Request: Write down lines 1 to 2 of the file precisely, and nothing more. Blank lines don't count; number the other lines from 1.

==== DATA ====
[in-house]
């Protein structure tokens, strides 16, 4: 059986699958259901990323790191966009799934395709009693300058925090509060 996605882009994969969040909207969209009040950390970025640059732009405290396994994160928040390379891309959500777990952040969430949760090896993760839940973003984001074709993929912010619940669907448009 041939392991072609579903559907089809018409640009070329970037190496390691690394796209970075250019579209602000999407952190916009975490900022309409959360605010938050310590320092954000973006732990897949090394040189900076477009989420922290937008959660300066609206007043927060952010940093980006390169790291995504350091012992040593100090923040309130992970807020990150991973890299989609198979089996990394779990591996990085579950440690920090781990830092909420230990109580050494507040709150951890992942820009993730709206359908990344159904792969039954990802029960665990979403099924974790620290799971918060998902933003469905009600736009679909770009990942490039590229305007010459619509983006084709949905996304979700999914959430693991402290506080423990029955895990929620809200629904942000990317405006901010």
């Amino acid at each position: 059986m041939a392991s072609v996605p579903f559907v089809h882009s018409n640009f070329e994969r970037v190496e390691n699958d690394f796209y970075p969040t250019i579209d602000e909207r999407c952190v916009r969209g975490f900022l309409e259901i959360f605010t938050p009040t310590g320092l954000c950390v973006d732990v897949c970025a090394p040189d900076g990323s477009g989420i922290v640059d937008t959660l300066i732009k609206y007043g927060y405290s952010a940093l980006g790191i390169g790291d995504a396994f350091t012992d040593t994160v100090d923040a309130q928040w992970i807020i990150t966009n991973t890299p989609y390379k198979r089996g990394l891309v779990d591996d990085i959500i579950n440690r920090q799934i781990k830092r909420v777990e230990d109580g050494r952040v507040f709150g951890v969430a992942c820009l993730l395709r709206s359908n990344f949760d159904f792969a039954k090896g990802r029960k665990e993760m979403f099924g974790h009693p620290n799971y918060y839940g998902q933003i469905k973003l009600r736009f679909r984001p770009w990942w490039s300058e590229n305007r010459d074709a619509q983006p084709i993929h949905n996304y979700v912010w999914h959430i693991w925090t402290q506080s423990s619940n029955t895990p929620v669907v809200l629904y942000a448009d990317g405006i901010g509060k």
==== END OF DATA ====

[in-house]
């Protein structure tokens, strides 16, 4: 059986699958259901990323790191966009799934395709009693300058925090509060 996605882009994969969040909207969209009040950390970025640059732009405290396994994160928040390379891309959500777990952040969430949760090896993760839940973003984001074709993929912010619940669907448009 041939392991072609579903559907089809018409640009070329970037190496390691690394796209970075250019579209602000999407952190916009975490900022309409959360605010938050310590320092954000973006732990897949090394040189900076477009989420922290937008959660300066609206007043927060952010940093980006390169790291995504350091012992040593100090923040309130992970807020990150991973890299989609198979089996990394779990591996990085579950440690920090781990830092909420230990109580050494507040709150951890992942820009993730709206359908990344159904792969039954990802029960665990979403099924974790620290799971918060998902933003469905009600736009679909770009990942490039590229305007010459619509983006084709949905996304979700999914959430693991402290506080423990029955895990929620809200629904942000990317405006901010």